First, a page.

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Computers, Time and Speed: Five Slow Tech Case Studies

Abstract : This chapter examines briefly the notions of time and speed. It introduces the notion of Slow Tech: information technology that is good, clean and fair, and places an especial emphasis on technology that is clean. This chapter does not delve deep into the Slow Tech concept. Rather, it highlights a set of arguments about why speed is not always important or necessary. People are now increasingly beginning to think about much longer periods and phases that may extend at least as long as the existence of human beings on the globe. As illustrations, the chapter explores five specific case studies. Each comes from a different location, yet all describe global implications and challenges. One example is in fact a mathematical model. Two sites, in sympathy with the location of the Human Choice and Computing 11 (HCC11) conference, are from Scandinavia – one from Onkalo, Finland, and a second from Svalbard, a northern Norwegian island. A further two cases are from the United States of America. The logic behind these five case studies strengthens the arguments about why − with the support of the Slow Tech concept − it is increasingly important for society and its many stakeholders to question the current information and communication technology (ICT) obsession with speed and rethink the relationships between society and technology.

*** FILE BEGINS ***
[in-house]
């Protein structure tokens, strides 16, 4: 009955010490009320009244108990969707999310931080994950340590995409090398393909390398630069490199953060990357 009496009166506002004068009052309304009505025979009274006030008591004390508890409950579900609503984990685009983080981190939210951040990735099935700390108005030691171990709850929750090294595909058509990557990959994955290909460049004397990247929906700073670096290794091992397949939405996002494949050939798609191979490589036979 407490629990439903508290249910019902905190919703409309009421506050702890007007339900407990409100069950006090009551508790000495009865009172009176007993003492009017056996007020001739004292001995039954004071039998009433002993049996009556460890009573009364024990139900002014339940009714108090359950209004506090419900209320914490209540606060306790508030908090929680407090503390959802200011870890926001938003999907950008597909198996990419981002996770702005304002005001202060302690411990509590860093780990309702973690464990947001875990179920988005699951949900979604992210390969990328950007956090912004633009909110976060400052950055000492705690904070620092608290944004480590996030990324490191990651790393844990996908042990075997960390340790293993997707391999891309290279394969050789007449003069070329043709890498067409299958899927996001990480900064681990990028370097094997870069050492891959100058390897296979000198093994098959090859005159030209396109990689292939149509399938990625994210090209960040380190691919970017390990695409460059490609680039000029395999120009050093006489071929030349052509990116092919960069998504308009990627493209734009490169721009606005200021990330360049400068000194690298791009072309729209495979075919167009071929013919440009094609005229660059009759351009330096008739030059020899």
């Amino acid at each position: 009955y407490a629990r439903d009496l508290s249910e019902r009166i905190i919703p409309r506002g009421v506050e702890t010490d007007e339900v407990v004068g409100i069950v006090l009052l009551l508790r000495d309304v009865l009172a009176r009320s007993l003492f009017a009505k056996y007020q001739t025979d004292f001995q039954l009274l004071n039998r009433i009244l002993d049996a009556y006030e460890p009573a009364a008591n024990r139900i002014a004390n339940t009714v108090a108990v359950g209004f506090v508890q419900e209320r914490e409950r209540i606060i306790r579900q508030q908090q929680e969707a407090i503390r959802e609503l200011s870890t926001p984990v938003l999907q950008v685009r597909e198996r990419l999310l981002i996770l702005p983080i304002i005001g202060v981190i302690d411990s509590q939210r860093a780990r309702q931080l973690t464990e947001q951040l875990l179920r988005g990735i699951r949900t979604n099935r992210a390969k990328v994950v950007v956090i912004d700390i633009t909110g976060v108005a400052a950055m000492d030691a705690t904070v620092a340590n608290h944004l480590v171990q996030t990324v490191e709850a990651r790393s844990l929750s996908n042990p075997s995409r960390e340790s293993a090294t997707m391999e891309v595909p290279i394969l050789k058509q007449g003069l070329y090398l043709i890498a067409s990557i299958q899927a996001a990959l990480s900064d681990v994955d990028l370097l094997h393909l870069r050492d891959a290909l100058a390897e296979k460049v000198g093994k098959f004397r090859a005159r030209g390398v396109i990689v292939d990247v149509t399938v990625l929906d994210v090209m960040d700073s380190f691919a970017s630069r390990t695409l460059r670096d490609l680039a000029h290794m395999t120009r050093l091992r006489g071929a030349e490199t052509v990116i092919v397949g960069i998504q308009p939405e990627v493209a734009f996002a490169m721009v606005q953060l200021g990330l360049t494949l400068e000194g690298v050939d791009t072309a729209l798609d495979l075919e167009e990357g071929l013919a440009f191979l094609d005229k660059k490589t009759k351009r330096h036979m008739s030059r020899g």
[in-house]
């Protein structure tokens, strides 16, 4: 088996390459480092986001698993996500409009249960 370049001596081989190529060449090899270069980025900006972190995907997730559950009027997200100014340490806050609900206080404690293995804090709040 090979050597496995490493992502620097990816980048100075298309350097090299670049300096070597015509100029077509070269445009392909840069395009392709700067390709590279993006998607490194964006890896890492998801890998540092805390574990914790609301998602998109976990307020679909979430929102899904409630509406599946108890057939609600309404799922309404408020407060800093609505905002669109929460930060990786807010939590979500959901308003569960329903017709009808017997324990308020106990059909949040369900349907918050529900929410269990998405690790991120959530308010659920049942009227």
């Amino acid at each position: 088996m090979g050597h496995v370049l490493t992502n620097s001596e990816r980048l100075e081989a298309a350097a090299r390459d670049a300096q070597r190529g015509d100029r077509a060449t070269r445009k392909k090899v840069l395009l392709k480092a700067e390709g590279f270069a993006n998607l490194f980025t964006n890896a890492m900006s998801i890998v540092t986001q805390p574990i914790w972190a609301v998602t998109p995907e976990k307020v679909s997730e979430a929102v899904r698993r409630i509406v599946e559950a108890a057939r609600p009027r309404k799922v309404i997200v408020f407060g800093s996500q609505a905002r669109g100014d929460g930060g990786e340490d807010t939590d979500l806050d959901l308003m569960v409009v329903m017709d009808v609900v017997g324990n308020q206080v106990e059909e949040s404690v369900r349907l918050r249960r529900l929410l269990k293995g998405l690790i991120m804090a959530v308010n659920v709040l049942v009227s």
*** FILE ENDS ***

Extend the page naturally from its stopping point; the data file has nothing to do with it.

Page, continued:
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Diane Whitehouse, Norberto Patrignani. Computers, Time and Speed: Five Slow Tech Case Studies. 11th IFIP International Conference on Human Choice and Computers (HCC), Jul 2014, Turku, Finland. pp.122-135, ⟨10.1007/978-3-662-44208-1_11⟩. ⟨hal-01383052⟩

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